His selfie-snapping days began in 1934 when a 19-year-old Bugen convinced his older brother, Phil, to take him from their native Phillipsburg, N.J., to Chicago to see boxer Joe Louis in his first professional fight.
Bugen snuck under the ropes of the ring in Louis’ corner and kissed his gloves to wish the boxer “some Jewish luck.”
That luck indeed rubbed off on Louis. Amid the pandemonium following his victory, Bugen followed him into his locker room and took some photos.
From then on, he was hooked on snapping portraits with unsuspecting celebrities and, said Kaplan-Mayer, he had the chutzpah to do it.
“When you’re 43 inches tall, you get stared at wherever you go,” she said. “So he turned it around and it was like, ‘Well, if people are gonna look at me, I’ll give them something really amazing to look at.’”
The book details his upbringing, growing up in the Great Depression with Russian-Jewish immigrant parents who ran a corner store. The key was that his family treated him no differently because of his size.
“I’m also a mom of a 13-year-old son who has autism, and that was what really brought me into the awareness that as a Jewish educator that we really need to be doing more to raise awareness. … I grew up in a family where we valued Mace for who he was,” she said.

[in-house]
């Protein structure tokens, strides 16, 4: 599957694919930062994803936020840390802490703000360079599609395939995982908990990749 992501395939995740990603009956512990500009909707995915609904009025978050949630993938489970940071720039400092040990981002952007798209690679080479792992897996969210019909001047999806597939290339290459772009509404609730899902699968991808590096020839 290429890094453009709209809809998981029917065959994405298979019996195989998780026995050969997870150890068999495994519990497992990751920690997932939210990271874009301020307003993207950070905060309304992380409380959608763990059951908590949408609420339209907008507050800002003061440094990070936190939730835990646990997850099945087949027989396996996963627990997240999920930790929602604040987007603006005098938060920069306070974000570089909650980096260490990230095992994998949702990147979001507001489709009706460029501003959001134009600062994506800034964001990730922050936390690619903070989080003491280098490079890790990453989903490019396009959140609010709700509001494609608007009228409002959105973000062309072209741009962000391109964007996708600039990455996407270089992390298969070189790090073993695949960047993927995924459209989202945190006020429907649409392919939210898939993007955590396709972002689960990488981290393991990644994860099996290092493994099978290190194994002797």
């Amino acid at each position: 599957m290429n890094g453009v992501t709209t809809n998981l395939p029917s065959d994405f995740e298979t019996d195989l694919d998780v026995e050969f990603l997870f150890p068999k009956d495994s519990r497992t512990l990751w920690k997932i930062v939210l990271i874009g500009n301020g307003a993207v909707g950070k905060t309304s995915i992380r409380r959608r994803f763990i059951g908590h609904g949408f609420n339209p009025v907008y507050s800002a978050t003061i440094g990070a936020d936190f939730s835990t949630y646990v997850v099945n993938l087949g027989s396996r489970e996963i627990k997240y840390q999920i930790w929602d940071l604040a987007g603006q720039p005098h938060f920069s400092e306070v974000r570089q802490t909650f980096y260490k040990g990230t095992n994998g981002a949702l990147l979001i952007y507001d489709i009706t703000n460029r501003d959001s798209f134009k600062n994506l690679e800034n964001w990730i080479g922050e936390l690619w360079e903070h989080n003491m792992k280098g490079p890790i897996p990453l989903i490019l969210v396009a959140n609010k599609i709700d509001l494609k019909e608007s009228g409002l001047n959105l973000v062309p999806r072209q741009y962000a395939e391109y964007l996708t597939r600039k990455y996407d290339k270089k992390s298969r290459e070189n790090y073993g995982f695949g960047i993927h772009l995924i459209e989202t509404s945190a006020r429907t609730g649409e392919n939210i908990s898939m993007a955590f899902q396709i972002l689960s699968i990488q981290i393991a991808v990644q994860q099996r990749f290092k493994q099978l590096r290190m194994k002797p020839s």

When Bugen was a child, “a lot of families sent children away who were different … and the fact that that was never a discussion for my great-grandparents is like discovering a really beautiful legacy,” Kaplan-Mayer said.
He went to school like his siblings and planned to become a lawyer. But Bugen realized the many law books would be too heavy for him to carry around a campus.
“He gives up the dream of becoming a lawyer because there was no accommodation back then,” Kaplan-Mayer said. “Now it sounds so crazy.”
Instead, he worked for years at his family’s corner store and later started his own real estate business in Easton. Before it became common to flip houses à la HGTV, Bugen bought old houses and fixed them up and flipped them to sell. He was also a notary public and insurance agent.
“So much of the world is just not acceptable when you’re 43 inches tall or smaller,” Kaplan-Mayer said, “so starting his own business was a really clever way to go.”
Kaplan-Mayer, who will appear at Melrose B’nai Israel Emanu-El in February, is humbled that Gate-Crasher was chosen as a JDAIM read.
“I hope that Mace’s spirit is catching,” she said. “This gives people a sense of historical perspective and also challenges us to say, ‘Look at these photos. Hear this story. How do you personally react when you see someone who’s different?’”
Bugen himself put it best: “When I was a kid,” he once said, “I’d ask myself, ‘Why is that guy on the football team? Why can’t I be on the team? Why didn’t God give me the height so I could be the hero?’ Then at some point I figured it out: I gotta do something special to let ’em know I’m me.”